How to Remove Fishing Hooks

How to Remove Fishing Hooks
The anglers who catch and release their fish need to take the hook from the fish's mouth as quickly and carefully as possible. This reduces the stress on the fish and leads to higher percentages of fish that survive their ordeal. Anglers have specific tools at their disposal for these procedures that make most hook removals simple.
 

Instructions

Difficulty: Moderately Challenging

Things You’ll Need:
  • wet cloth needle-nosed pliers pistol-grip hook remover line clippers
  • wet cloth
  • needle-nosed pliers
  • pistol-grip hook remover
  • line clippers
 
Step 1
Grip the fish after thoroughly wetting your hands. Use a wet cloth or wet gloves if you desire.
Step 2
Remove a fish hooked in the corner of its mouth by grabbing the upper part of the hook called the shank. Push it away from the corner of the mouth as you grip the fish by its head. Use needle-nosed pliers if the hook lodges in hard cartilage and seems tough to remove. Grab the hook as close to its point as possible and pull it away from the fish's mouth with a quick motion. Try to keep the head of the fish still during this procedure to keep from injuring it.
Step 3
Keep larger fish in the water as long as you can when trying to remove a hook. By keeping the fish in the water, you increase its chances of survival. Avoid scraping away any scales or slime from the fish's body. The scales and their coating of slime protect the fish from disease.
Step 4
Lay a large fish on a dampened cloth or towel if you must remove it from the water to extract the hook. Never hold a large fish by its belly. This can result in serious organ damage that will eventually kill the fish.
Step 5
Use a pistol-grip hook remover to extract hooks in the throats of fish. Grasp the hook close to the point with the tool and push downwards to force the hook free. Do not attempt this if the fish seems to have swallowed the hook. Use a jaw spreader to keep the mouth open on larger toothy fish such as pike and muskellunge.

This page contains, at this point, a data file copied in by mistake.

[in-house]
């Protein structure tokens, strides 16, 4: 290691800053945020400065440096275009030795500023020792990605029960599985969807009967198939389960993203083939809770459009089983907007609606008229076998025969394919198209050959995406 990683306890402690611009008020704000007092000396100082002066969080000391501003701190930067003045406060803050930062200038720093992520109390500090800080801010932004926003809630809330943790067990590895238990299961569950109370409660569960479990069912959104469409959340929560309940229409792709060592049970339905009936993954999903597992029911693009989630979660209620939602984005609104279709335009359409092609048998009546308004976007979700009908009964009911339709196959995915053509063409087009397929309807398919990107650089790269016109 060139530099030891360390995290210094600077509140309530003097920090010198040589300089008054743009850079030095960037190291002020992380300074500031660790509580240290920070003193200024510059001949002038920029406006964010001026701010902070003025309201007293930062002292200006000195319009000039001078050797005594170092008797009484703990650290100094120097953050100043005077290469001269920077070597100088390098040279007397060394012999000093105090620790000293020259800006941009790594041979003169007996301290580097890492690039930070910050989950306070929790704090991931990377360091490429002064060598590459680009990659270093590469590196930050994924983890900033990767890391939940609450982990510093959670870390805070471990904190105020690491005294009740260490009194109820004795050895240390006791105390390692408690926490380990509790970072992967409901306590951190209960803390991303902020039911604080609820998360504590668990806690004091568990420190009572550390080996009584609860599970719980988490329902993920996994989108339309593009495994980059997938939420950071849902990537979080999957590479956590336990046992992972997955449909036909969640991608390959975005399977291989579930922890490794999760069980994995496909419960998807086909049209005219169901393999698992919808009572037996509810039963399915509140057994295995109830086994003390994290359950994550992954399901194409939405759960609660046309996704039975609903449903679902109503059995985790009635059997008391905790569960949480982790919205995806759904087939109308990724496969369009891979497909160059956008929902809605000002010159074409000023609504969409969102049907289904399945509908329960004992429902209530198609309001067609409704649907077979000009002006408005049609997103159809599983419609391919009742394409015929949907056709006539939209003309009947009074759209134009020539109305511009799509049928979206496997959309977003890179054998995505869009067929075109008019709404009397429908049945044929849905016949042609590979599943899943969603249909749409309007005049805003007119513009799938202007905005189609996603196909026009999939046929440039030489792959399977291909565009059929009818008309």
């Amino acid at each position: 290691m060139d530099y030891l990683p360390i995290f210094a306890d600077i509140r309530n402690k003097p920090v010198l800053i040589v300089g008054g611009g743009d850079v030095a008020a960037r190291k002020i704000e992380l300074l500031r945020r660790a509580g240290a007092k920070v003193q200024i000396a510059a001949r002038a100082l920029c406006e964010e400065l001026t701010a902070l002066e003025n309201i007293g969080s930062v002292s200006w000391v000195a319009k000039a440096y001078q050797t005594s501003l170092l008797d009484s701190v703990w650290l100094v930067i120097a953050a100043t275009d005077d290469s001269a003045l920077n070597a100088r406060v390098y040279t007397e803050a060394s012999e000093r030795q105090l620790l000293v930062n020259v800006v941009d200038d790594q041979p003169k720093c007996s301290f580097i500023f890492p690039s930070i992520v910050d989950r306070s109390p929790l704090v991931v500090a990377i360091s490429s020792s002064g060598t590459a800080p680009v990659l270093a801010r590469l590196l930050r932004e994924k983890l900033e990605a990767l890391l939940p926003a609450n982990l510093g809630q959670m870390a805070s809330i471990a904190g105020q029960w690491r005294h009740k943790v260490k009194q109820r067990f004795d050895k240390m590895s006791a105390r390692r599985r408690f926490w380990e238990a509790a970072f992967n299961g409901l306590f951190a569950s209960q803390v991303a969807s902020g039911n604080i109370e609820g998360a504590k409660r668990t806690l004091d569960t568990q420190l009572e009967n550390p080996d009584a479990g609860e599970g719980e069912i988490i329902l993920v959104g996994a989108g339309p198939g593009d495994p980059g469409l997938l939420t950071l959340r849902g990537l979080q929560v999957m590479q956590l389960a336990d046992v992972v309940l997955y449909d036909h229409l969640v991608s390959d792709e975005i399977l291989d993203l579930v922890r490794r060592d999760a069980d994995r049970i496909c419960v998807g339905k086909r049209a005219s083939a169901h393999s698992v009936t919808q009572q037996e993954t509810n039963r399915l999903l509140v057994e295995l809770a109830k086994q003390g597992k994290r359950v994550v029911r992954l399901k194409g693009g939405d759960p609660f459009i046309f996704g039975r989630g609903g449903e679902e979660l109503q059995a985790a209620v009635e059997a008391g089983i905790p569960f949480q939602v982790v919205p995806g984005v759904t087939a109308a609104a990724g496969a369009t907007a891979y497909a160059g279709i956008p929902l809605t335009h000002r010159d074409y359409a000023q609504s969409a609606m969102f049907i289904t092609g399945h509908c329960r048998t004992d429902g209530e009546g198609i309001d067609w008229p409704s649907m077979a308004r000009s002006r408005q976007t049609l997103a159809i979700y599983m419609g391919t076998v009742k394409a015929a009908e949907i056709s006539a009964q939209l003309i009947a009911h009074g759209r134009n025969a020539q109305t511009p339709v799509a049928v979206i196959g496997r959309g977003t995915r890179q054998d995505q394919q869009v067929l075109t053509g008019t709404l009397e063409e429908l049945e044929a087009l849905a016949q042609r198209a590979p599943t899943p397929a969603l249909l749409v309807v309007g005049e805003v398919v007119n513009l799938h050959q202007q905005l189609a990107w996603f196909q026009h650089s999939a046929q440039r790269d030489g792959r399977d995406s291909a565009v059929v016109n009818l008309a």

Step 6
Snip the fishing line from a swallowed hook as close as you can to the hook's eye. Attempting to pull a hook out no matter how careful you are will kill the fish the majority of the time. Fish such as yellow perch and pumpkinseed often swallow the hook. The fish can survive with a hook in its mouth. Use line clippers for this purpose.
Step 7
Grab treble hooks with needle-nosed pliers firmly and work the hook free. Observe the hooks not in the mouth and avoid turning them so that they harm the fish. Once you have grabbed the hook firmly, pull it out forcefully, holding the fish around the base of its head to keep it still.
 

Tips & Warnings

 
Anglers find that circle hooks rarely gut hook a fish, winding up typically in the corner of the fish's mouth and leading to an easy removal. Use long-shanked hooks for fish that have smallish mouths like crappie and bluegill to maneuver the hook free with less effort.
 
Anglers find that circle hooks rarely gut hook a fish, winding up typically in the corner of the fish's mouth and leading to an easy removal.
 
Use long-shanked hooks for fish that have smallish mouths like crappie and bluegill to maneuver the hook free with less effort.

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